£1,650.00
An elegant, substantial early-19th century manuscript containing practical mathematical and astronomical problems likely produced by a student of navigation.The majority of the text is from John Bonnycastle's A Treatise on Plane and Spherical Trigonometry, originally published in 1806. Bonnycastle was a respected mathematics teacher who tutored the children of the aristocracy and taught at the Royal Military Academy in Woolwich. A man of “considerable classical and general literary culture”, he was a great friend of Fuseli and also of Leigh Hunt, who included Bonnycastle in his book Lord Byron and Some of His Contemporaries.
“Bonnycastle was a prolific and successful writer of textbooks. Of his chief works, The Scholar's Guide to Arithmetic first appeared in 1780 and ran to an eighteenth edition in 1851… His Introduction to Astronomy (1786), intended as a popular introduction to astronomy rather than as an elementary treatise, was one of the best-selling books on the subject for many years… Besides elementary mathematical books, Bonnycastle was in early life a frequent contributor to the London Magazine. He also wrote the introduction to a translation (by T. O. Churchill) of Bossut's Histoire des mathématiques (1803) and a ‘chronological table of the most eminent mathematicians from the earliest times’ for the end of the book” (ODNB).
This manuscript, titled “Bonnycastle’s Trigonometry”, contains the practical portions of the text, including rules for solving different types of trigonometric problems (“cases”) and practice problems. The practice problems have been completed in full, including large, precise geometrical diagrams made with ruler and compass. Page numbers are given and the problems are dated, the first section having been completed on September 24th, 1813 with additions every few days until the final dated entry on March 31, 1814. The final, undated portion, about a quarter of the manuscript, comprises “Miscellaneous Astronomical Problems” from Andrew Mackay’s The Theory and Practice of Finding the Longitude at Sea or Land (first published in 1793, the second edition in 1801), an important work for which its author “received the thanks of the boards of longitude of England and France” (ODNB).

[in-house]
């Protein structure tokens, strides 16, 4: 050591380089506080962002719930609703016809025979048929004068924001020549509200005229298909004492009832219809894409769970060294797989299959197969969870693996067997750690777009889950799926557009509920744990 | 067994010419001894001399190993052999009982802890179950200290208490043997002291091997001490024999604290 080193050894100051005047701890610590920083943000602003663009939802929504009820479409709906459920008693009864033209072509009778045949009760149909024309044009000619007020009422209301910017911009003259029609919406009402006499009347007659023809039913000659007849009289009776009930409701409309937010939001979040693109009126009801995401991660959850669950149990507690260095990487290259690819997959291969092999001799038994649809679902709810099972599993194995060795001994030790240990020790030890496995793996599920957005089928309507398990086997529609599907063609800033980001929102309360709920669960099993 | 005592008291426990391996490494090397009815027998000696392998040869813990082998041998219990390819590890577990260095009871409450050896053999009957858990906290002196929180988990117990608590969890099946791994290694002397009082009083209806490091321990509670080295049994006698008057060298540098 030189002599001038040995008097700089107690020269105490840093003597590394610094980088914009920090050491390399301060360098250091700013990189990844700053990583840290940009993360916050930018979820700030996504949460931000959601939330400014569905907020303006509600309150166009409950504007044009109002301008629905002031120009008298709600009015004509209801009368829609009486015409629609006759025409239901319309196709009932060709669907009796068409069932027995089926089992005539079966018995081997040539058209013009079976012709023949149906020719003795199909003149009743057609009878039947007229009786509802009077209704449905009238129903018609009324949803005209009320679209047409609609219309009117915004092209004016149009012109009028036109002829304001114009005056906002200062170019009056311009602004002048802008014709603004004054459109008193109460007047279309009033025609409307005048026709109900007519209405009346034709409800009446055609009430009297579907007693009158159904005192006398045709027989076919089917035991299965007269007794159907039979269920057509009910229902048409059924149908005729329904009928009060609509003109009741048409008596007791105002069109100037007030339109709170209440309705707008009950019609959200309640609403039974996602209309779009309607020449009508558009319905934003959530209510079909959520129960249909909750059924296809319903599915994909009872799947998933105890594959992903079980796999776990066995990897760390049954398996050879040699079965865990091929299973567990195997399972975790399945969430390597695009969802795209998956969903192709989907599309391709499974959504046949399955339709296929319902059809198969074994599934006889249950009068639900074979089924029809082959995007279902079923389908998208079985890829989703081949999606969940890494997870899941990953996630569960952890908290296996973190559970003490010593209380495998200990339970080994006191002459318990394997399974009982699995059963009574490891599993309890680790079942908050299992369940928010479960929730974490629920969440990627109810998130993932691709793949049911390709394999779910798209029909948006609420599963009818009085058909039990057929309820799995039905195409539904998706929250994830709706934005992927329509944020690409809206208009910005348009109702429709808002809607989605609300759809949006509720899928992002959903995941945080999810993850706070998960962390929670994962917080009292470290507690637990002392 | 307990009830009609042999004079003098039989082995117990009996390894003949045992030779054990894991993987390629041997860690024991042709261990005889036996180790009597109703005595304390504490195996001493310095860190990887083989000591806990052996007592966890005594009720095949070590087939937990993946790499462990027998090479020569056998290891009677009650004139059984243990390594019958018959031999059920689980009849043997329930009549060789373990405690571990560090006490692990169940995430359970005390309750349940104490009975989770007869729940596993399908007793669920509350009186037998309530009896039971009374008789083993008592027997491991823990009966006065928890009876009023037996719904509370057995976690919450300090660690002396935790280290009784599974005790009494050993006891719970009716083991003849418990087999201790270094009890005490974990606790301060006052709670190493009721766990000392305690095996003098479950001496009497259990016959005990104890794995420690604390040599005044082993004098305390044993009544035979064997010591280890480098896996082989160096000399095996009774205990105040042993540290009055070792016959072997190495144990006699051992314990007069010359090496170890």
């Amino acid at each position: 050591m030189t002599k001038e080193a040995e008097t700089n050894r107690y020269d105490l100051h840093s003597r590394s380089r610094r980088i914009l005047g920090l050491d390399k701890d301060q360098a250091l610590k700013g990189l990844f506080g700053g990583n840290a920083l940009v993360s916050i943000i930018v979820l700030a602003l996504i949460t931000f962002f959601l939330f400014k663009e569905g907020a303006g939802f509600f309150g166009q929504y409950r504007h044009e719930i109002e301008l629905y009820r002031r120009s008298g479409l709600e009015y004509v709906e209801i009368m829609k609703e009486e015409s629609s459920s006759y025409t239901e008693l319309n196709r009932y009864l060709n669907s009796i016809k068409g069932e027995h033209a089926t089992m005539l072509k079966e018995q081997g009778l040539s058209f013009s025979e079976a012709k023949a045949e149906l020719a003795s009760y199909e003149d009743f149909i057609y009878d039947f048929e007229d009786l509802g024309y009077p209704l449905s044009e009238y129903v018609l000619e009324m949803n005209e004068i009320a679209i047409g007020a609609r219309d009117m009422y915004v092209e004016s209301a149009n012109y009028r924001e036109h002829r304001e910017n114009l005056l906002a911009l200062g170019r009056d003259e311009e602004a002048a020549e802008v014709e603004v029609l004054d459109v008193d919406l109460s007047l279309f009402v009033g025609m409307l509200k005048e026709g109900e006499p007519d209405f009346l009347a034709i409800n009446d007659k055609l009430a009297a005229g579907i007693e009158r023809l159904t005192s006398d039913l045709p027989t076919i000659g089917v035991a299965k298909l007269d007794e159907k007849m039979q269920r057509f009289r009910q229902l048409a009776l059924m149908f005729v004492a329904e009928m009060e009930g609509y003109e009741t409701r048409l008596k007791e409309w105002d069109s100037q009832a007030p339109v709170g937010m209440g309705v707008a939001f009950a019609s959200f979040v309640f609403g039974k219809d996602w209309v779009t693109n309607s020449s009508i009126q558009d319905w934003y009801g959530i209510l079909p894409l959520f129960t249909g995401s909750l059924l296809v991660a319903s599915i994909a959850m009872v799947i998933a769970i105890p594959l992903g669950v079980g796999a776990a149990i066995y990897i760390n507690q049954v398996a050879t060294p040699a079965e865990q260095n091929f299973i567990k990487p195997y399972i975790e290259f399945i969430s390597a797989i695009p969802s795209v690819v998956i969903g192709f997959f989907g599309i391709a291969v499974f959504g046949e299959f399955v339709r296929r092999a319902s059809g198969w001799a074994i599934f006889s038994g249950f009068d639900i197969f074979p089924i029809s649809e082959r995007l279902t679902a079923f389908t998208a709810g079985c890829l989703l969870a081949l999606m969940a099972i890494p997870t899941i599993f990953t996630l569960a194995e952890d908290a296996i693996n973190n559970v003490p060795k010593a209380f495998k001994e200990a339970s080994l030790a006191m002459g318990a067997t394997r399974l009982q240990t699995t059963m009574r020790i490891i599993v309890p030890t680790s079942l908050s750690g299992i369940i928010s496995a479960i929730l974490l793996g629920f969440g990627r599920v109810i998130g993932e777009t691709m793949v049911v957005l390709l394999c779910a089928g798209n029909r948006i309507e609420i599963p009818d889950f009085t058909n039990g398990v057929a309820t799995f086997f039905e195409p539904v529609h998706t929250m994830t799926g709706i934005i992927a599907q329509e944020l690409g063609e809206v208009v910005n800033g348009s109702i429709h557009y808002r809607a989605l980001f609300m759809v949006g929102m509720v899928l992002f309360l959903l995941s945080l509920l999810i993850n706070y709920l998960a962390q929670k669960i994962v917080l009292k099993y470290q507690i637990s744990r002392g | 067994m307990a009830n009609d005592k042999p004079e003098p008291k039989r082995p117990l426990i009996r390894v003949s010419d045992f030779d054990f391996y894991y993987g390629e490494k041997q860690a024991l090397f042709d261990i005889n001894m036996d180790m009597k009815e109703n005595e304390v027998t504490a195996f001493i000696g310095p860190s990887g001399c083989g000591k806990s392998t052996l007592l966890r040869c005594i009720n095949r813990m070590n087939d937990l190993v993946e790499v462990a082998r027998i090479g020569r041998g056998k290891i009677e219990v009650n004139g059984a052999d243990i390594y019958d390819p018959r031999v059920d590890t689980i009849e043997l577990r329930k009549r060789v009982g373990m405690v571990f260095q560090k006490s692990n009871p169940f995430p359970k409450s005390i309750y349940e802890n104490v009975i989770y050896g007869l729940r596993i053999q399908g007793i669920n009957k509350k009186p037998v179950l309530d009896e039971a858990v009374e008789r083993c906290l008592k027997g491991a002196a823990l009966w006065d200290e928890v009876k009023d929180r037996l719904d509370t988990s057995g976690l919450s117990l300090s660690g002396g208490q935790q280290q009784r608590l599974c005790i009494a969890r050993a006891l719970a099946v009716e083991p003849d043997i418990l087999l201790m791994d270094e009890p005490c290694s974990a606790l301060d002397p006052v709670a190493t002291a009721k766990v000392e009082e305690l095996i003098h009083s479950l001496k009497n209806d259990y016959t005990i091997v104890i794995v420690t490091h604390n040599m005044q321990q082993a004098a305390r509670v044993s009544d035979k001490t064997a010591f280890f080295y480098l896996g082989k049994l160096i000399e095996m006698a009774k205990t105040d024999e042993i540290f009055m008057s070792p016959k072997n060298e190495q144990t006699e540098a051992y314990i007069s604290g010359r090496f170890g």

This manuscript’s focus on mathematical rules and practice problems (at the expense of the more theoretical, text-heavy portions), together with the fact that it was updated regularly between September and March, indicates that it was produced by an advanced student working through the book as part of a regular course of study. The script is elegant, clear, and controlled throughout, and pencilled guide rules indicate that the student took great pains to ensure the manuscript was attractive and readable, suggesting that it was evaluated as part of coursework rather than used as a notebook for producing rough calculations (indeed, some rough calculations are included on sheets of scrap paper loosely inserted). Mathematics of this type, focused on spherical trigonometry, astronomy, and navigational problems, would have been of interest primarily to mariners, and it seems reasonable to conclude that the student was attending a naval or military institution, or was perhaps under private tutelage with a naval career in mind. A beautiful example of a student’s efforts at practical mathematics for navigation at a time when Britain was the major power on the seas.
£150.00
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